In harm’s way

Locals share impact of Hurricane Harvey

Hurricane Harvey, now classified as a tropical storm, touched down on land near Corpus Christi, Texas this past Friday, classified then as a Category 4 hurricane. FEMA (Federal Emergency Management Agency) expects more than 450,000 people will file for some type of assistance from this storm, and so far, there have been eight confirmed fatalities. Marshalltonians have expressed concern for friends and loved ones being impacted by the storm’s devastation.

“I grew up in Houston, and I am following posts on friends’ Facebook pages whose parents are still in Houston. The situation is heartbreaking,” said Marshalltown Public Library Director Sarah Rosenblum.

Becky Merrill divides her time between Marshalltown and Rockport, Texas on the Gulf of Mexico, where she has a home and ranch. Harvey slammed directly into Rockport, with winds surging at 130 mph.

While she was in the Midwest at the time the hurricane hit, she said friends and neighbors have been keeping her informed of the situation, and took measures to safeguard her property.

“Our home is on a high elevation and our barn was made to sustain a hurricane, but the highway going through the area is completely flooded,” Merrill said. “Every building in Rockport has some damage. It’s going to be a number of years before the town comes back. Anything that wasn’t nailed down in gone; the storm is an equal-opportunity destroyer.”

Merrill said she is concerned about her sister’s safety.

“My sister just evacuated from north of Houston yesterday morning,” she said.

Merrill said she and her husband plan to travel to Texas once the storm has passed and the area has re-gained electricity.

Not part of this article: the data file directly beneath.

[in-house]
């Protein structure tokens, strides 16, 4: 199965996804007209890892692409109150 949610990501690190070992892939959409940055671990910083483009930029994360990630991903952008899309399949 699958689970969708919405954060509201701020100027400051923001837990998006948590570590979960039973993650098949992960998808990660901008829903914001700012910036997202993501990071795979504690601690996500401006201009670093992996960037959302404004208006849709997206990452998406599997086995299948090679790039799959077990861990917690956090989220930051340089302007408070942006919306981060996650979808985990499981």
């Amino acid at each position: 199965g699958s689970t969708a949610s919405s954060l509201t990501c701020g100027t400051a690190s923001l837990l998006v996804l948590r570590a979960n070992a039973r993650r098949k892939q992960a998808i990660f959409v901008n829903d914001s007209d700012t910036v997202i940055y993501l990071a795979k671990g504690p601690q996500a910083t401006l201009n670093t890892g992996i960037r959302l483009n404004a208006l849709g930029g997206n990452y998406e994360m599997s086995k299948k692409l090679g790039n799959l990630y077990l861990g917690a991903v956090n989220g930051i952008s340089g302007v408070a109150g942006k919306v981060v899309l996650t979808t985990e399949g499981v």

Addie Bane of Marshalltown expressed worry for extended family living in the Houston and Corpus Christi areas. While many Texans are fleeing towards the north, some are heading to other regions of the state not in the path of the storm.

“My sister-in-law’s family has relocated to McAllen (a city in southern Texas) because of Harvey,” Bane said.

Houston, which is the fourth largest city in the United States, can expect to receive 50 inches of rain or more before the storm is set to pass in another few days.

Jason Colby, formerly of Marshalltown, is riding out the storm at his residence in Hempstead, Tex., which is part of the greater Houston metropolitan area. As of the printing of this article, he and his friends and neighbors are bracing for Harvey’s full impact.

“We’re not going to be able to leave our residence because the bridge that comes to the back of the subdivision is flooded and we’re cut off,” Colby said.

Last Friday, Colby stocked up on food, water and supplies in anticipation.

“We have people coming by looking for shelter and staying with us,” he said. “We’re just waiting it out. We lost water power and electricity is off and on.”

Colby noted that while the rains and flooding have been devastating, neighbors are banding together.

“With all the negative stuff going on in the world, it’s nice to see people taking care of each other,” he said.

Those wanting to aid in disaster relief, may send donations to the Red Cross at:, or text HARVEY to 90999; the Salvation Army at: or call 1-800-SAL-ARMY. Donations can also be made to Feeding Texas, a network of the state’s food banks:


Contact Sara Jordan-Heintz at 641-753-6611 or